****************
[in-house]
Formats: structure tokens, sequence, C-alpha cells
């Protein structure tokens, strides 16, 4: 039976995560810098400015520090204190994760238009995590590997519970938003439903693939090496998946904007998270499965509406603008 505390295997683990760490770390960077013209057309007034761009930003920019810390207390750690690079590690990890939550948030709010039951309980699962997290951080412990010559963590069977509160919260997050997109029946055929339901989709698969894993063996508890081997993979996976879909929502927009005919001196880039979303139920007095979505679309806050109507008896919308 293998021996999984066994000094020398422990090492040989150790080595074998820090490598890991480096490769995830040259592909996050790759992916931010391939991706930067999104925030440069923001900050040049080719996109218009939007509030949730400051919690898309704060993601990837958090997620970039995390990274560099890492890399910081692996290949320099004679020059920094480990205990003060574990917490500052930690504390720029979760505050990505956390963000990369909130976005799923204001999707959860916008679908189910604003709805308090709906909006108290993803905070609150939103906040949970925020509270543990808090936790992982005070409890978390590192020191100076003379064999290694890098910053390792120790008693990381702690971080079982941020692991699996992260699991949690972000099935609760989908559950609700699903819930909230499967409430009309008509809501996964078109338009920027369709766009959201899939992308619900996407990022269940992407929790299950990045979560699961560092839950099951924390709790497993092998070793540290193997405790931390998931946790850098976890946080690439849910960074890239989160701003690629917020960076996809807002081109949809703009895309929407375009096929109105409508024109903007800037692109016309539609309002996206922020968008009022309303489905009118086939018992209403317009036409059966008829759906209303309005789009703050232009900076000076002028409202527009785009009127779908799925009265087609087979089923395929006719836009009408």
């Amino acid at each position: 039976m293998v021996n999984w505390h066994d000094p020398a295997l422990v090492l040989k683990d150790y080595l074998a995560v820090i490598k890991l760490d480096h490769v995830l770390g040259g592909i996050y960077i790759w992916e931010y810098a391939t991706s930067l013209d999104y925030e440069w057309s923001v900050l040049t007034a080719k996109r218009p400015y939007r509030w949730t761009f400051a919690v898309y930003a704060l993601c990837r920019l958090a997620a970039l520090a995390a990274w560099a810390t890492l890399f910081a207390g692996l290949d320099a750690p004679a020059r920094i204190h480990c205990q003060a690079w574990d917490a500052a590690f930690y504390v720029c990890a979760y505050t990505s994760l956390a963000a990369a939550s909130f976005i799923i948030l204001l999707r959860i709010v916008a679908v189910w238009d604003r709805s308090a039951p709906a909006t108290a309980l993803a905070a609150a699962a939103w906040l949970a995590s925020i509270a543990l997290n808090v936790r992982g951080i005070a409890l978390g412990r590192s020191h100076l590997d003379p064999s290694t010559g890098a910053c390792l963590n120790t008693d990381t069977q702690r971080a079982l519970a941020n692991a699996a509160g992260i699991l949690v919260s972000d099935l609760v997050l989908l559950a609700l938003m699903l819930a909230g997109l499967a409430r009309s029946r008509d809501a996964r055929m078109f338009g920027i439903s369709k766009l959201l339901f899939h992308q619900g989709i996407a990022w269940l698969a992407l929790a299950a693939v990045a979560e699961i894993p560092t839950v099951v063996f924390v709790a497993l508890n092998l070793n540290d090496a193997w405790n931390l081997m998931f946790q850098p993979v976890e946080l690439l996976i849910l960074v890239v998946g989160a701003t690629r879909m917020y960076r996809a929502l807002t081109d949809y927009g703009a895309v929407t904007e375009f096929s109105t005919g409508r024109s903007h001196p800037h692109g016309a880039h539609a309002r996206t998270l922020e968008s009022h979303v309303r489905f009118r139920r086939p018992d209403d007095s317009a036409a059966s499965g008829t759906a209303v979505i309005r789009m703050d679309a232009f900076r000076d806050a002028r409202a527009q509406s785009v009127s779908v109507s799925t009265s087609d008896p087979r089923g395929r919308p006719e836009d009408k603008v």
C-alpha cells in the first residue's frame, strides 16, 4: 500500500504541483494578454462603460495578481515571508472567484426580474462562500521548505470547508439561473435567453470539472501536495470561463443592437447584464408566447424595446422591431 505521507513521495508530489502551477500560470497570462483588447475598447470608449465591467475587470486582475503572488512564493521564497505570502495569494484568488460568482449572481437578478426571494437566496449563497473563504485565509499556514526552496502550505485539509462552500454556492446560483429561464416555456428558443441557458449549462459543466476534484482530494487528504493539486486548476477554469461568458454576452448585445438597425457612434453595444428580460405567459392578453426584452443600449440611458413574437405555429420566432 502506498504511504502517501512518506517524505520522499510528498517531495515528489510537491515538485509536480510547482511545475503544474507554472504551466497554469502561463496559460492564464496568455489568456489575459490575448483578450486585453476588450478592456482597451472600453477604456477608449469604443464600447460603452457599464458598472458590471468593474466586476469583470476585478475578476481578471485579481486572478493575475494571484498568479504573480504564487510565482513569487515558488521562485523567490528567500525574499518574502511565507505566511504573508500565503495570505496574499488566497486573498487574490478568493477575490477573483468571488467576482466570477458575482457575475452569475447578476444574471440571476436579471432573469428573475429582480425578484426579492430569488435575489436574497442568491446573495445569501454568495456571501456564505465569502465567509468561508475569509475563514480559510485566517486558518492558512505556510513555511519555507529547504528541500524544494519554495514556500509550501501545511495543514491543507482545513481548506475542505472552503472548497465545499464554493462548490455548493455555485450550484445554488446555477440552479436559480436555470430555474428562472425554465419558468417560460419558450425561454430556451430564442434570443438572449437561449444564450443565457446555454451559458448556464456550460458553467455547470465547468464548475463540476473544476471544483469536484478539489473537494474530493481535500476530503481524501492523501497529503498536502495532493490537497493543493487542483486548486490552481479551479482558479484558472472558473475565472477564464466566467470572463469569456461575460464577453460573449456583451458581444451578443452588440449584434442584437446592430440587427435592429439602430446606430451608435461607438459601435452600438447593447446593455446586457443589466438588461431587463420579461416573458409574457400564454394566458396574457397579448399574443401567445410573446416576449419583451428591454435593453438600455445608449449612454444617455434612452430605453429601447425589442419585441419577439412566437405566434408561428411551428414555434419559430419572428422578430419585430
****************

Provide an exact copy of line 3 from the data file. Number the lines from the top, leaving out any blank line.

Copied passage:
């Protein structure tokens, strides 16, 4: 039976995560810098400015520090204190994760238009995590590997519970938003439903693939090496998946904007998270499965509406603008 505390295997683990760490770390960077013209057309007034761009930003920019810390207390750690690079590690990890939550948030709010039951309980699962997290951080412990010559963590069977509160919260997050997109029946055929339901989709698969894993063996508890081997993979996976879909929502927009005919001196880039979303139920007095979505679309806050109507008896919308 293998021996999984066994000094020398422990090492040989150790080595074998820090490598890991480096490769995830040259592909996050790759992916931010391939991706930067999104925030440069923001900050040049080719996109218009939007509030949730400051919690898309704060993601990837958090997620970039995390990274560099890492890399910081692996290949320099004679020059920094480990205990003060574990917490500052930690504390720029979760505050990505956390963000990369909130976005799923204001999707959860916008679908189910604003709805308090709906909006108290993803905070609150939103906040949970925020509270543990808090936790992982005070409890978390590192020191100076003379064999290694890098910053390792120790008693990381702690971080079982941020692991699996992260699991949690972000099935609760989908559950609700699903819930909230499967409430009309008509809501996964078109338009920027369709766009959201899939992308619900996407990022269940992407929790299950990045979560699961560092839950099951924390709790497993092998070793540290193997405790931390998931946790850098976890946080690439849910960074890239989160701003690629917020960076996809807002081109949809703009895309929407375009096929109105409508024109903007800037692109016309539609309002996206922020968008009022309303489905009118086939018992209403317009036409059966008829759906209303309005789009703050232009900076000076002028409202527009785009009127779908799925009265087609087979089923395929006719836009009408």